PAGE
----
The future: Energy produced by pet poop?

San Francisco has become the first U.S. city to consider turning dog poopies into methane, which can heat homes, cook meals and generate electricity.

Animal feces make up nearly four percent of San Francisco's residential waste -- nearly as much as disposable diapers -- and that is creating a problem at landfill sites, The San Francisco Chronicle reported Tuesday.

If dog and cat waste don't end up inside plastic bags at a landfill, it is usually left where it falls -- to dissolve into the ground and flow, untreated, into the water table.

So San Francisco is experimenting by collecting dog droppings at one of the city's dog parks. The feces will then be placed into a methane digester that uses bacteria to create methane. The methane, once collected, can be piped into stoves, heaters or any equipment that can be powered by natural gas.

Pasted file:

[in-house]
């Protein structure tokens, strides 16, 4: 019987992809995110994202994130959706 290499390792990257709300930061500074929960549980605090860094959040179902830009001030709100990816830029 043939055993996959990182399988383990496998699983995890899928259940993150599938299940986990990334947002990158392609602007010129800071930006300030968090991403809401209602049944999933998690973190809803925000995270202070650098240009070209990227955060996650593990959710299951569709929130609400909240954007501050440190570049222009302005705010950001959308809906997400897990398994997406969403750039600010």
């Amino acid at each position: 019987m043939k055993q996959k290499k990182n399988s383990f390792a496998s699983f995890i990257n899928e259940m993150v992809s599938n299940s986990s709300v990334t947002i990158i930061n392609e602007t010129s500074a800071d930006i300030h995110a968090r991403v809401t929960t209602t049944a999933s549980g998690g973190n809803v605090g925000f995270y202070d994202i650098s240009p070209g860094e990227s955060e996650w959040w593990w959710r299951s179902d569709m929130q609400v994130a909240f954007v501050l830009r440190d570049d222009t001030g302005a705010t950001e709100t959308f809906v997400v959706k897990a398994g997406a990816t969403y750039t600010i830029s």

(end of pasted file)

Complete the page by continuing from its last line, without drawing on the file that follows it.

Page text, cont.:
But until the technology is developed, the most ecologically friendly way to dispose of your pet's excrement is to flush it down the toilet, allowing it to be treated in a sewage system.

Copyright 2006 by United Press International


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Citation: The future: Energy produced by pet poop? (2006, February 21) retrieved 24 February 2020 from https://phys.org/news/2006-02-future-energy-pet-poop.html
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